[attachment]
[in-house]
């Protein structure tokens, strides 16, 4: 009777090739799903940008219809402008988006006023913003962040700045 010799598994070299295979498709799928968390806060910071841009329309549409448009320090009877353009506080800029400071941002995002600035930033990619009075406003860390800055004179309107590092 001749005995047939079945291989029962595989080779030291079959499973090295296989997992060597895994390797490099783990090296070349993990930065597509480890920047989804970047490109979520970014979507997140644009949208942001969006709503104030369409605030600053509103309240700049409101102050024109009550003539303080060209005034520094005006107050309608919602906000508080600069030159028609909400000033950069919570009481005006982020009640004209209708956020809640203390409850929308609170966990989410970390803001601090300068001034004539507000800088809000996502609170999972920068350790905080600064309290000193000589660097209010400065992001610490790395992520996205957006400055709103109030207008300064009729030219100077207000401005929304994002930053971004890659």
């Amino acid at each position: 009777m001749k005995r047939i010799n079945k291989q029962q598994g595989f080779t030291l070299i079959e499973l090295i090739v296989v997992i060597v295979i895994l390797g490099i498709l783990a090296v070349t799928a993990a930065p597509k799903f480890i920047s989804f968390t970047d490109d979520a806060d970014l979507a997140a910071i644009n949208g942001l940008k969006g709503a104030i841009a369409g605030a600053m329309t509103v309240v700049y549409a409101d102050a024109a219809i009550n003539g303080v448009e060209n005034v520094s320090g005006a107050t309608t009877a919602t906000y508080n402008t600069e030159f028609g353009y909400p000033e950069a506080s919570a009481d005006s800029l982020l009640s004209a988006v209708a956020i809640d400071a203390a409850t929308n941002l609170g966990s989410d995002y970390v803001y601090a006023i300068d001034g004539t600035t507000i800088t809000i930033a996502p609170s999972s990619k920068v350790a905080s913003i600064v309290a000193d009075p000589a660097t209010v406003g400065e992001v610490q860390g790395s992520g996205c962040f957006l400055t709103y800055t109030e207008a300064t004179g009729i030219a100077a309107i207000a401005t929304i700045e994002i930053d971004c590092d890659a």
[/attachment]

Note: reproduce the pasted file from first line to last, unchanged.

[in-house]
């Protein structure tokens, strides 16, 4: 009777090739799903940008219809402008988006006023913003962040700045 010799598994070299295979498709799928968390806060910071841009329309549409448009320090009877353009506080800029400071941002995002600035930033990619009075406003860390800055004179309107590092 001749005995047939079945291989029962595989080779030291079959499973090295296989997992060597895994390797490099783990090296070349993990930065597509480890920047989804970047490109979520970014979507997140644009949208942001969006709503104030369409605030600053509103309240700049409101102050024109009550003539303080060209005034520094005006107050309608919602906000508080600069030159028609909400000033950069919570009481005006982020009640004209209708956020809640203390409850929308609170966990989410970390803001601090300068001034004539507000800088809000996502609170999972920068350790905080600064309290000193000589660097209010400065992001610490790395992520996205957006400055709103109030207008300064009729030219100077207000401005929304994002930053971004890659």
């Amino acid at each position: 009777m001749k005995r047939i010799n079945k291989q029962q598994g595989f080779t030291l070299i079959e499973l090295i090739v296989v997992i060597v295979i895994l390797g490099i498709l783990a090296v070349t799928a993990a930065p597509k799903f480890i920047s989804f968390t970047d490109d979520a806060d970014l979507a997140a910071i644009n949208g942001l940008k969006g709503a104030i841009a369409g605030a600053m329309t509103v309240v700049y549409a409101d102050a024109a219809i009550n003539g303080v448009e060209n005034v520094s320090g005006a107050t309608t009877a919602t906000y508080n402008t600069e030159f028609g353009y909400p000033e950069a506080s919570a009481d005006s800029l982020l009640s004209a988006v209708a956020i809640d400071a203390a409850t929308n941002l609170g966990s989410d995002y970390v803001y601090a006023i300068d001034g004539t600035t507000i800088t809000i930033a996502p609170s999972s990619k920068v350790a905080s913003i600064v309290a000193d009075p000589a660097t209010v406003g400065e992001v610490q860390g790395s992520g996205c962040f957006l400055t709103y800055t109030e207008a300064t004179g009729i030219a100077a309107i207000a401005t929304i700045e994002i930053d971004c590092d890659a």